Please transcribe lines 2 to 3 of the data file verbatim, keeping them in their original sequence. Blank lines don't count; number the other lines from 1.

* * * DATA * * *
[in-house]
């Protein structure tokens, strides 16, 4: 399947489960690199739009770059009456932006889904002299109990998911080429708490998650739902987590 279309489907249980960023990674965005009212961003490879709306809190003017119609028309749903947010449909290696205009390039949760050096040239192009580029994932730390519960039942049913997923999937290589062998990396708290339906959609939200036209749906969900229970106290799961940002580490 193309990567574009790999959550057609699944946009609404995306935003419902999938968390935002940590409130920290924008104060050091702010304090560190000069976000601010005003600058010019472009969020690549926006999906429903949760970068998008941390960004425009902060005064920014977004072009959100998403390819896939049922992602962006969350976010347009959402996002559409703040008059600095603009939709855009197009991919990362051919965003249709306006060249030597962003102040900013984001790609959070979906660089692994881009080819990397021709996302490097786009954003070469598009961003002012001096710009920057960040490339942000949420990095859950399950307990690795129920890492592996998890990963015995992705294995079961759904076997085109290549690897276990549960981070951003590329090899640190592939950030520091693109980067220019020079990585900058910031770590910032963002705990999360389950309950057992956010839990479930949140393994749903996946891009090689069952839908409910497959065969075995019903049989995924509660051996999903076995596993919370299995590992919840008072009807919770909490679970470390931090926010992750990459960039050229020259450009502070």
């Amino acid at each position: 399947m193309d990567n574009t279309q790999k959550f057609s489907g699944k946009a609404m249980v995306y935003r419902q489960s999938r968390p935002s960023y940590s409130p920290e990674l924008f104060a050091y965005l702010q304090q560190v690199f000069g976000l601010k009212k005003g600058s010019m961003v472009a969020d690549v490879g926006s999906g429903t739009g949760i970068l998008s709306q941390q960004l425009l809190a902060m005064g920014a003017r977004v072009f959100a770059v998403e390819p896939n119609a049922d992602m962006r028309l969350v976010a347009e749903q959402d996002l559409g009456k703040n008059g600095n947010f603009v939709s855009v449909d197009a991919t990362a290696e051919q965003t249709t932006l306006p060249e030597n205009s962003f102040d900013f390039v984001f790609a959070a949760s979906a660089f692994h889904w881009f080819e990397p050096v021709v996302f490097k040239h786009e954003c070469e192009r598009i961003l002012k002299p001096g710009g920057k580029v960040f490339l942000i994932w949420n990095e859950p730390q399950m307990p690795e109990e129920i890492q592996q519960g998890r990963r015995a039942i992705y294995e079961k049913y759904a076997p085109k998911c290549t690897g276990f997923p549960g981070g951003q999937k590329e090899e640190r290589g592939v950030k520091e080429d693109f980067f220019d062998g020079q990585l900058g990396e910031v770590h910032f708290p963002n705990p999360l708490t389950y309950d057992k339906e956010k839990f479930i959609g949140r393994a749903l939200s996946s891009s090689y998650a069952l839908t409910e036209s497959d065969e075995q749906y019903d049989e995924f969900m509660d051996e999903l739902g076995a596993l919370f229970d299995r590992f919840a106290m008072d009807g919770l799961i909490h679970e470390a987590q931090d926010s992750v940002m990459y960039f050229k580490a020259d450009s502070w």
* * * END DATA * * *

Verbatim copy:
């Protein structure tokens, strides 16, 4: 399947489960690199739009770059009456932006889904002299109990998911080429708490998650739902987590 279309489907249980960023990674965005009212961003490879709306809190003017119609028309749903947010449909290696205009390039949760050096040239192009580029994932730390519960039942049913997923999937290589062998990396708290339906959609939200036209749906969900229970106290799961940002580490 193309990567574009790999959550057609699944946009609404995306935003419902999938968390935002940590409130920290924008104060050091702010304090560190000069976000601010005003600058010019472009969020690549926006999906429903949760970068998008941390960004425009902060005064920014977004072009959100998403390819896939049922992602962006969350976010347009959402996002559409703040008059600095603009939709855009197009991919990362051919965003249709306006060249030597962003102040900013984001790609959070979906660089692994881009080819990397021709996302490097786009954003070469598009961003002012001096710009920057960040490339942000949420990095859950399950307990690795129920890492592996998890990963015995992705294995079961759904076997085109290549690897276990549960981070951003590329090899640190592939950030520091693109980067220019020079990585900058910031770590910032963002705990999360389950309950057992956010839990479930949140393994749903996946891009090689069952839908409910497959065969075995019903049989995924509660051996999903076995596993919370299995590992919840008072009807919770909490679970470390931090926010992750990459960039050229020259450009502070």
């Amino acid at each position: 399947m193309d990567n574009t279309q790999k959550f057609s489907g699944k946009a609404m249980v995306y935003r419902q489960s999938r968390p935002s960023y940590s409130p920290e990674l924008f104060a050091y965005l702010q304090q560190v690199f000069g976000l601010k009212k005003g600058s010019m961003v472009a969020d690549v490879g926006s999906g429903t739009g949760i970068l998008s709306q941390q960004l425009l809190a902060m005064g920014a003017r977004v072009f959100a770059v998403e390819p896939n119609a049922d992602m962006r028309l969350v976010a347009e749903q959402d996002l559409g009456k703040n008059g600095n947010f603009v939709s855009v449909d197009a991919t990362a290696e051919q965003t249709t932006l306006p060249e030597n205009s962003f102040d900013f390039v984001f790609a959070a949760s979906a660089f692994h889904w881009f080819e990397p050096v021709v996302f490097k040239h786009e954003c070469e192009r598009i961003l002012k002299p001096g710009g920057k580029v960040f490339l942000i994932w949420n990095e859950p730390q399950m307990p690795e109990e129920i890492q592996q519960g998890r990963r015995a039942i992705y294995e079961k049913y759904a076997p085109k998911c290549t690897g276990f997923p549960g981070g951003q999937k590329e090899e640190r290589g592939v950030k520091e080429d693109f980067f220019d062998g020079q990585l900058g990396e910031v770590h910032f708290p963002n705990p999360l708490t389950y309950d057992k339906e956010k839990f479930i959609g949140r393994a749903l939200s996946s891009s090689y998650a069952l839908t409910e036209s497959d065969e075995q749906y019903d049989e995924f969900m509660d051996e999903l739902g076995a596993l919370f229970d299995r590992f919840a106290m008072d009807g919770l799961i909490h679970e470390a987590q931090d926010s992750v940002m990459y960039f050229k580490a020259d450009s502070w």